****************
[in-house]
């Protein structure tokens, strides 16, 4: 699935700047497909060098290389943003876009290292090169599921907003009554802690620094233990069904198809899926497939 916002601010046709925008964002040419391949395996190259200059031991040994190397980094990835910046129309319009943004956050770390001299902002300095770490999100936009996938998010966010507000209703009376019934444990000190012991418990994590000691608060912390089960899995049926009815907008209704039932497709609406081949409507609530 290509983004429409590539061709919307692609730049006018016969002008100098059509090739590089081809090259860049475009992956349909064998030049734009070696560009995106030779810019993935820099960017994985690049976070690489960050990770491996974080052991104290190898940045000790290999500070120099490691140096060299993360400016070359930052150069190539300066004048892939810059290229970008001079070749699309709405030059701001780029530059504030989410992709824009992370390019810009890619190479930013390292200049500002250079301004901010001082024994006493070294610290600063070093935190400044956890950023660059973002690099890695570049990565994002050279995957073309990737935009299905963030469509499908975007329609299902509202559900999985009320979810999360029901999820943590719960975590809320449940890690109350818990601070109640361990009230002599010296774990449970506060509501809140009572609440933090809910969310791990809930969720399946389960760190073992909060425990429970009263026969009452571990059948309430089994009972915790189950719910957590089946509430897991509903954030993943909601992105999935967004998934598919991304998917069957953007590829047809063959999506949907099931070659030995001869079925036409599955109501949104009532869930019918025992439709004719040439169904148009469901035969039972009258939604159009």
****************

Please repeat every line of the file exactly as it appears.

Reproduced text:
[in-house]
């Protein structure tokens, strides 16, 4: 699935700047497909060098290389943003876009290292090169599921907003009554802690620094233990069904198809899926497939 916002601010046709925008964002040419391949395996190259200059031991040994190397980094990835910046129309319009943004956050770390001299902002300095770490999100936009996938998010966010507000209703009376019934444990000190012991418990994590000691608060912390089960899995049926009815907008209704039932497709609406081949409507609530 290509983004429409590539061709919307692609730049006018016969002008100098059509090739590089081809090259860049475009992956349909064998030049734009070696560009995106030779810019993935820099960017994985690049976070690489960050990770491996974080052991104290190898940045000790290999500070120099490691140096060299993360400016070359930052150069190539300066004048892939810059290229970008001079070749699309709405030059701001780029530059504030989410992709824009992370390019810009890619190479930013390292200049500002250079301004901010001082024994006493070294610290600063070093935190400044956890950023660059973002690099890695570049990565994002050279995957073309990737935009299905963030469509499908975007329609299902509202559900999985009320979810999360029901999820943590719960975590809320449940890690109350818990601070109640361990009230002599010296774990449970506060509501809140009572609440933090809910969310791990809930969720399946389960760190073992909060425990429970009263026969009452571990059948309430089994009972915790189950719910957590089946509430897991509903954030993943909601992105999935967004998934598919991304998917069957953007590829047809063959999506949907099931070659030995001869079925036409599955109501949104009532869930019918025992439709004719040439169904148009469901035969039972009258939604159009």